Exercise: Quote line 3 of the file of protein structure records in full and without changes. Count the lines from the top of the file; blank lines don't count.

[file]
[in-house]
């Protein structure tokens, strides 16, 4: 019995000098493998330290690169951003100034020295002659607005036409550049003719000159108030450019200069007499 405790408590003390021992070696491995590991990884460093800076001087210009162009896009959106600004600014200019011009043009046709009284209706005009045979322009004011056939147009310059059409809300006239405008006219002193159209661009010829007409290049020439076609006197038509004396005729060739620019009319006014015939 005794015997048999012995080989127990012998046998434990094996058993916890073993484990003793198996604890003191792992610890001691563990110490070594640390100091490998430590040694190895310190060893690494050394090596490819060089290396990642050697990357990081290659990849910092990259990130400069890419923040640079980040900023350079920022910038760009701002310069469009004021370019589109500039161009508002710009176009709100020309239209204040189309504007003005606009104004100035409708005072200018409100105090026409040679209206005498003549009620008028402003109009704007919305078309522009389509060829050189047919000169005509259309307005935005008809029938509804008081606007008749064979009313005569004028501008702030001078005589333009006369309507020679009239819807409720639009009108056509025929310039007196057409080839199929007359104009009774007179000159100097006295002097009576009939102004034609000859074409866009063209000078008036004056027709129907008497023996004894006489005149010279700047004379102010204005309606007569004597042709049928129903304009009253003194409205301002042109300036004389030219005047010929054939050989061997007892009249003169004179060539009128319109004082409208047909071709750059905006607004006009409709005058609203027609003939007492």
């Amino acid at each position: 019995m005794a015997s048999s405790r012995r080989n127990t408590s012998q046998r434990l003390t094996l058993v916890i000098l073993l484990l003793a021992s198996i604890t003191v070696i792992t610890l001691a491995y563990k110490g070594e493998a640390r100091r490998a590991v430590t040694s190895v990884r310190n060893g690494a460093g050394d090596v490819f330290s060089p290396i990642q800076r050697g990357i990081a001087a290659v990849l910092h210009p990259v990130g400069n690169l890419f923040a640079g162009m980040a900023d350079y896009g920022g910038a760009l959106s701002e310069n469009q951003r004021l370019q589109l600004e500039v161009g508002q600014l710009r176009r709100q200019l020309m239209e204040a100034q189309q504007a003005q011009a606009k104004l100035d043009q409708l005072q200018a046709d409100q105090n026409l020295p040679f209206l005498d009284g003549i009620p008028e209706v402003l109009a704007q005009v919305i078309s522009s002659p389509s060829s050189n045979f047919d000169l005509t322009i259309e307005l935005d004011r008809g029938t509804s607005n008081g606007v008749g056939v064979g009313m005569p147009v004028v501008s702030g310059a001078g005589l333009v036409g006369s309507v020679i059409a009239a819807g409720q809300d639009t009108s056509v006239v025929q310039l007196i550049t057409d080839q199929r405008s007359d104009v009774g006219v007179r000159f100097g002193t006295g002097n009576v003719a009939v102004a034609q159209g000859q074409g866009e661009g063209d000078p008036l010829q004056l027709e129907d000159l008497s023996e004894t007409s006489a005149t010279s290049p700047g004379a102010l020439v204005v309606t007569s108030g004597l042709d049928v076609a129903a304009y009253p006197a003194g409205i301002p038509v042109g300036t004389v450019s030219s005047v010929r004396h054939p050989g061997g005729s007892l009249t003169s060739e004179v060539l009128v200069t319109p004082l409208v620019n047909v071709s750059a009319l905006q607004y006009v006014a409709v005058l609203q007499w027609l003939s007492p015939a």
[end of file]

């Amino acid at each position: 019995m005794a015997s048999s405790r012995r080989n127990t408590s012998q046998r434990l003390t094996l058993v916890i000098l073993l484990l003793a021992s198996i604890t003191v070696i792992t610890l001691a491995y563990k110490g070594e493998a640390r100091r490998a590991v430590t040694s190895v990884r310190n060893g690494a460093g050394d090596v490819f330290s060089p290396i990642q800076r050697g990357i990081a001087a290659v990849l910092h210009p990259v990130g400069n690169l890419f923040a640079g162009m980040a900023d350079y896009g920022g910038a760009l959106s701002e310069n469009q951003r004021l370019q589109l600004e500039v161009g508002q600014l710009r176009r709100q200019l020309m239209e204040a100034q189309q504007a003005q011009a606009k104004l100035d043009q409708l005072q200018a046709d409100q105090n026409l020295p040679f209206l005498d009284g003549i009620p008028e209706v402003l109009a704007q005009v919305i078309s522009s002659p389509s060829s050189n045979f047919d000169l005509t322009i259309e307005l935005d004011r008809g029938t509804s607005n008081g606007v008749g056939v064979g009313m005569p147009v004028v501008s702030g310059a001078g005589l333009v036409g006369s309507v020679i059409a009239a819807g409720q809300d639009t009108s056509v006239v025929q310039l007196i550049t057409d080839q199929r405008s007359d104009v009774g006219v007179r000159f100097g002193t006295g002097n009576v003719a009939v102004a034609q159209g000859q074409g866009e661009g063209d000078p008036l010829q004056l027709e129907d000159l008497s023996e004894t007409s006489a005149t010279s290049p700047g004379a102010l020439v204005v309606t007569s108030g004597l042709d049928v076609a129903a304009y009253p006197a003194g409205i301002p038509v042109g300036t004389v450019s030219s005047v010929r004396h054939p050989g061997g005729s007892l009249t003169s060739e004179v060539l009128v200069t319109p004082l409208v620019n047909v071709s750059a009319l905006q607004y006009v006014a409709v005058l609203q007499w027609l003939s007492p015939a």